No. 105: May-Jun 1996
Mother-child chimeras. Investigators have discovered cells carrying male DNA among a mother's blood cells 27 years after the birth a male child. Evidently, descendents of fetal cells escape during pregnancy and persist in the mother for years after birth. The mother thus becomes a blend of herself and her child (or, possibly, children) - a kind of chimera.
The question is: Why doesn't the mother's immune system destroy these foreign cells? Some scientists speculate that these escaped and still-surviving cells may help explain why women are more susceptible than men to autoimmune diseases.
(Travis, J.; "Kids: Getting under Mom's Skin for Decades," Science News, 149:85, 1996)
Fatherless blood. In Britain, a male child has been found with normal skin, with each cell carrying the expected X and Y chromosomes, but "his" blood is all female. Its cells contain the mother's two X chromosomes with no paternal contribution. What happened? One theory is that the mother's unfertilized egg spontaneously divided. Then, fertilization occurred, but it was only partial. The sperm got to just one of the two or more cells derived from the egg. The embryo continued to develop but it was part all-mother and part mother-father! "Partial parthenogenesis" seems to be the proper term here.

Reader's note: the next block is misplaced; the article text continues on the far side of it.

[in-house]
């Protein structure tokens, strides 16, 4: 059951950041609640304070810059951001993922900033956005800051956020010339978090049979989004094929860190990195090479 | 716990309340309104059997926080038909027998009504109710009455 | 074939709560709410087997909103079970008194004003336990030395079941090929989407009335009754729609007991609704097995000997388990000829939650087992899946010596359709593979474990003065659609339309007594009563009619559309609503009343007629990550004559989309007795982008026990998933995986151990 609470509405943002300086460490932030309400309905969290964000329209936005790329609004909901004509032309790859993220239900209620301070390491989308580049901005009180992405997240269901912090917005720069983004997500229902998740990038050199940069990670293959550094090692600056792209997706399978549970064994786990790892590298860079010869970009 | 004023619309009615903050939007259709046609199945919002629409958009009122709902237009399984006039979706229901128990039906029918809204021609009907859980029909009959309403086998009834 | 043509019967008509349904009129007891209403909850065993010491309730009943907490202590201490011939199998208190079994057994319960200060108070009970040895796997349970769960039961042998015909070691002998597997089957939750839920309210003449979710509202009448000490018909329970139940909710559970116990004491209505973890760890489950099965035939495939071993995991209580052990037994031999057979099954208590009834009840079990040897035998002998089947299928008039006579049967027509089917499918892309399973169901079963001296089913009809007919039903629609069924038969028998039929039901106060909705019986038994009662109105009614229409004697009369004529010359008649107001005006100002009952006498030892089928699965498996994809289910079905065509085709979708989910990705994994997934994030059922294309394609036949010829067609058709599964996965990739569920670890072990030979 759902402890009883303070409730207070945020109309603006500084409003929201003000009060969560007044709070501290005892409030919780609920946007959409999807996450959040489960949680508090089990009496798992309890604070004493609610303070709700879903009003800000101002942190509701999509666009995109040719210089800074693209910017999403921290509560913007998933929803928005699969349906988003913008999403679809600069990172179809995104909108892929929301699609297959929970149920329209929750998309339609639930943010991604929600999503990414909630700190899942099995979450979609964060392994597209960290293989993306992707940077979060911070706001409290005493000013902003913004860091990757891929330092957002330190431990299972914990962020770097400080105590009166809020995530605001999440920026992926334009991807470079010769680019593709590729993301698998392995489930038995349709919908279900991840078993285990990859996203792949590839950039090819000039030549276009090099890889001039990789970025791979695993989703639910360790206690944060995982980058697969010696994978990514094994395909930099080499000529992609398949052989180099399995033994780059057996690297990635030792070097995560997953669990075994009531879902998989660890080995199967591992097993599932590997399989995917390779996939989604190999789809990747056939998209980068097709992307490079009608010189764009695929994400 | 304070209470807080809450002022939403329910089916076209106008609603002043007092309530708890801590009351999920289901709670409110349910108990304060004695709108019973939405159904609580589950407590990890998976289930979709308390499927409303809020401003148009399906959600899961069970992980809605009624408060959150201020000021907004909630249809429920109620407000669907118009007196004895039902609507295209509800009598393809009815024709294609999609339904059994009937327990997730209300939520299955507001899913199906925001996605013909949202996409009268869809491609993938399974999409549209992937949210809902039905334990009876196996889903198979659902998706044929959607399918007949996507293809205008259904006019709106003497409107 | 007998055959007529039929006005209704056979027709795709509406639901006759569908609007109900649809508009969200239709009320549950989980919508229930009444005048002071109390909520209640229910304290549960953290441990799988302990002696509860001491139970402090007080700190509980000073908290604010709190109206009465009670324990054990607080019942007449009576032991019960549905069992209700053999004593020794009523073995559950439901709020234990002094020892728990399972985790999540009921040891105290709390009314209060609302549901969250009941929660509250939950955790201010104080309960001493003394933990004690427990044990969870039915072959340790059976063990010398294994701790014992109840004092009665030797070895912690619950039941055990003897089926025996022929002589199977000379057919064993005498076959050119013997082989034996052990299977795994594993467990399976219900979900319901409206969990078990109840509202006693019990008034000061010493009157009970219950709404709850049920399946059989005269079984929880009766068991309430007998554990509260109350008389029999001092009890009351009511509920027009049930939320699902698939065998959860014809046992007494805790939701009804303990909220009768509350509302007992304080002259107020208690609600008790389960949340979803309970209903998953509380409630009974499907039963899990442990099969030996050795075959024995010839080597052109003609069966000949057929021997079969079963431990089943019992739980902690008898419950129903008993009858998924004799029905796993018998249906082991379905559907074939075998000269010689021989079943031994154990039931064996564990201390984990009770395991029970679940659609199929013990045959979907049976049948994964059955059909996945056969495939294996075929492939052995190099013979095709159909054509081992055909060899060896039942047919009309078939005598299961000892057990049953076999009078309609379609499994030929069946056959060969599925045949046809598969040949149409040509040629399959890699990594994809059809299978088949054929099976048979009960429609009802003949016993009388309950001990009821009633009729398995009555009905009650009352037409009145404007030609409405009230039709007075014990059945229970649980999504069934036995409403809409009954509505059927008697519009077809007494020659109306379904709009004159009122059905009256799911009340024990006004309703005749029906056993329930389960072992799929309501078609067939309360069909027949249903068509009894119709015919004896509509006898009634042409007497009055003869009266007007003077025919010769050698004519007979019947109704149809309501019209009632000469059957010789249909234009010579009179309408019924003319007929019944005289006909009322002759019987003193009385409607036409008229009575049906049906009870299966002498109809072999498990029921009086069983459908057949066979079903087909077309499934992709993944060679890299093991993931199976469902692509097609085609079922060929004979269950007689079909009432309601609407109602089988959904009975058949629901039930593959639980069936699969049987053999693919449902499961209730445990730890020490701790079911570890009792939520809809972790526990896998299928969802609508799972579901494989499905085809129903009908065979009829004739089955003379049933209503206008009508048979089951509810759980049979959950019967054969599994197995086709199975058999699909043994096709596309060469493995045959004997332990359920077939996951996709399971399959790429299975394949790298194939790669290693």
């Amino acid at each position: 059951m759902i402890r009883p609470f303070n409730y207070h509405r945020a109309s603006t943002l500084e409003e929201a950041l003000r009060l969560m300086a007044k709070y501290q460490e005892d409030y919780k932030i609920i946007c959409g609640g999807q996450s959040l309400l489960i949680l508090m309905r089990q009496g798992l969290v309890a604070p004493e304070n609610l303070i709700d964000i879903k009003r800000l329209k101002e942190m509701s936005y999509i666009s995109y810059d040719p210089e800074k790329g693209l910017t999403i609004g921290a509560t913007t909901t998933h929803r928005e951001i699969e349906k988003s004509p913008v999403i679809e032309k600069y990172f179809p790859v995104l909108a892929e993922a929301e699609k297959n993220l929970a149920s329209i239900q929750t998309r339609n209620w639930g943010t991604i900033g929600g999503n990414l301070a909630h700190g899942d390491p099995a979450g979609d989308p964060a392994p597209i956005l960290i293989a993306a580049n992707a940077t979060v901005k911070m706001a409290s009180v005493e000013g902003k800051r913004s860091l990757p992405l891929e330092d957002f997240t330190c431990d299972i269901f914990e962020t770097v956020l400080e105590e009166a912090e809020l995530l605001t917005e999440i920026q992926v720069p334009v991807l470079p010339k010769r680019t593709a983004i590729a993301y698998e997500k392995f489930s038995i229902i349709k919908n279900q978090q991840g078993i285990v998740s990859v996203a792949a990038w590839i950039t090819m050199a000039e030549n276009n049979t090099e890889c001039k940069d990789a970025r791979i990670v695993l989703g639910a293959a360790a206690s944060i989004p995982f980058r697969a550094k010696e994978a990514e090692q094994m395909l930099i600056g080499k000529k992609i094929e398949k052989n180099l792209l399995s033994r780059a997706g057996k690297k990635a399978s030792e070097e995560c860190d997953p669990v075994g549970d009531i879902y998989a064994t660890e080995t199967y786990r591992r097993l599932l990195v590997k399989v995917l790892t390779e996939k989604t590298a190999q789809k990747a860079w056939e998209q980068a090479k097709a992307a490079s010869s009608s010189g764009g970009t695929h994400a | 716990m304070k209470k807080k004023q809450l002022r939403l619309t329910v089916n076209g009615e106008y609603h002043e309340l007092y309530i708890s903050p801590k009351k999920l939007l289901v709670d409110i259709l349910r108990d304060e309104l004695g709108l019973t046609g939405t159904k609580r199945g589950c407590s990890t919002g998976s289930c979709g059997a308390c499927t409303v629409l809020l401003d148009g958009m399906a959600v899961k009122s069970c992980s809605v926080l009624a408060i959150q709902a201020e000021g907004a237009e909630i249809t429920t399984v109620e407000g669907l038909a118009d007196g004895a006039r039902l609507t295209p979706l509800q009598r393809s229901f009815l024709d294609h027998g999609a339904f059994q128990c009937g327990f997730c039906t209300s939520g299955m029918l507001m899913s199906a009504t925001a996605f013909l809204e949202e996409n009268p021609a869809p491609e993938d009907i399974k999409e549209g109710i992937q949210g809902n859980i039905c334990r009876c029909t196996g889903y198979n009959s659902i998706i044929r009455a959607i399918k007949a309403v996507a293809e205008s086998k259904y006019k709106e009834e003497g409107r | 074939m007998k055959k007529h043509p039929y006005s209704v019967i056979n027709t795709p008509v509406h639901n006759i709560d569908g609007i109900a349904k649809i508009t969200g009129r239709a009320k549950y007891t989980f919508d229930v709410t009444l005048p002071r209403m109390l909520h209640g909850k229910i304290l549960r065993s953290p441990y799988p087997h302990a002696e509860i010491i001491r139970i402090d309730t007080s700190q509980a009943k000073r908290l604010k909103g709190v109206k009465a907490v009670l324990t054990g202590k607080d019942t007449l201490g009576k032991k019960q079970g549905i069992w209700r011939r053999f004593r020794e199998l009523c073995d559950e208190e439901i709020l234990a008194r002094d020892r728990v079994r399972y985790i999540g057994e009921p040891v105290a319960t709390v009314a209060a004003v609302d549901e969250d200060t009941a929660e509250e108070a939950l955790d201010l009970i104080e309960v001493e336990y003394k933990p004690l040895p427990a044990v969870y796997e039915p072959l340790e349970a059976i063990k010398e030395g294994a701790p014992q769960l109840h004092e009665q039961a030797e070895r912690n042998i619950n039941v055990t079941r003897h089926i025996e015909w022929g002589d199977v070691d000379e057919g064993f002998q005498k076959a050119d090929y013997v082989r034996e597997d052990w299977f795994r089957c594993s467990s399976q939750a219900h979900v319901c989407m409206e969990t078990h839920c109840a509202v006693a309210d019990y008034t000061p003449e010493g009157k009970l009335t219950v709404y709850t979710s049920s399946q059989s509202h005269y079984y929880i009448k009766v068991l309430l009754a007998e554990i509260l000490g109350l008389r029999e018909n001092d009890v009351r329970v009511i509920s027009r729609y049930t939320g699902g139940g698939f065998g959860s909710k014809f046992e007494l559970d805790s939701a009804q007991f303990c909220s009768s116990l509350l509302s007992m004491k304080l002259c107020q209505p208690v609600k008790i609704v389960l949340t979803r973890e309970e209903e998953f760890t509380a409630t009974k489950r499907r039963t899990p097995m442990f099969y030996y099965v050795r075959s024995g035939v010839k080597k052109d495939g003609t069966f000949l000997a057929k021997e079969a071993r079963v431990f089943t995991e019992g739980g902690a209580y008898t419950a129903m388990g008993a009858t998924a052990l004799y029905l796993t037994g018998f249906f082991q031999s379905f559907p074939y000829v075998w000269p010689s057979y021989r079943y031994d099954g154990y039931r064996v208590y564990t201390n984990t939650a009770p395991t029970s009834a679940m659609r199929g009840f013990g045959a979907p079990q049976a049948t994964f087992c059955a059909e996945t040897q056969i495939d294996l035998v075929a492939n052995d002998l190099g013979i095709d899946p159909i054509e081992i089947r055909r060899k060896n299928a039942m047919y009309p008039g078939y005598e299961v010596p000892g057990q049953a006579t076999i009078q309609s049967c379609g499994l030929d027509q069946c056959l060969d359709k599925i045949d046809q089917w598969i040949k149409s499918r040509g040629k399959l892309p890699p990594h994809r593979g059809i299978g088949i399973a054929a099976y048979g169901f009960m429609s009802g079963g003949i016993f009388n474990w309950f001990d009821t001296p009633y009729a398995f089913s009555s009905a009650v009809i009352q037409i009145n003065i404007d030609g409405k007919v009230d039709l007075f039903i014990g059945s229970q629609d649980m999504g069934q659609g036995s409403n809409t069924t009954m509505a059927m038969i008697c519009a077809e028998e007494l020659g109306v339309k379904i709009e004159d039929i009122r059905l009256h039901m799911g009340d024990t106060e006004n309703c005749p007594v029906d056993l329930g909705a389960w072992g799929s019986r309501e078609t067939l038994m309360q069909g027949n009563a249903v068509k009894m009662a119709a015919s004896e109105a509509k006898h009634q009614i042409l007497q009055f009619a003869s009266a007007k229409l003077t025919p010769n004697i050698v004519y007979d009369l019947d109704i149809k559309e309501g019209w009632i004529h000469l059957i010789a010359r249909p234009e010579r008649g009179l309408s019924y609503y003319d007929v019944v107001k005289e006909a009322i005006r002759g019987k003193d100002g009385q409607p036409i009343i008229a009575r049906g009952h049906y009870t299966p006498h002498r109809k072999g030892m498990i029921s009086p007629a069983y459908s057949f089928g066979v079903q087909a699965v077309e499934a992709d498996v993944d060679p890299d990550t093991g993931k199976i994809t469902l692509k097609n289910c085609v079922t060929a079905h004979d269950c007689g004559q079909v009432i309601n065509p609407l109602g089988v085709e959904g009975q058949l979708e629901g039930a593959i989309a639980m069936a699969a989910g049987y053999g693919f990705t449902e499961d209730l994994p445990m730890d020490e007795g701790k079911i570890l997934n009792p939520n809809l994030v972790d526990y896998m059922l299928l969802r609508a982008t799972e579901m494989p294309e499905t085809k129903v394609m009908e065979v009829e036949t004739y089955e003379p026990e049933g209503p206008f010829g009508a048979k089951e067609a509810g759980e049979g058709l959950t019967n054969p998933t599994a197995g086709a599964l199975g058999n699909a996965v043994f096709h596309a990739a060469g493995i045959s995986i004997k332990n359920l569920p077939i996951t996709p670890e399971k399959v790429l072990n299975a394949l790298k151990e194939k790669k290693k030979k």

The affected "boy" also has noticeably asymmetrical facial features. Since one in every few hundred people display slight facial asymmetry, partial parthenogenesis may be more common than usually thought.
(Cohen, Philip; "The Boy Whose Blood Has No Father," New Scientist, p. 16, October 7, 1995)
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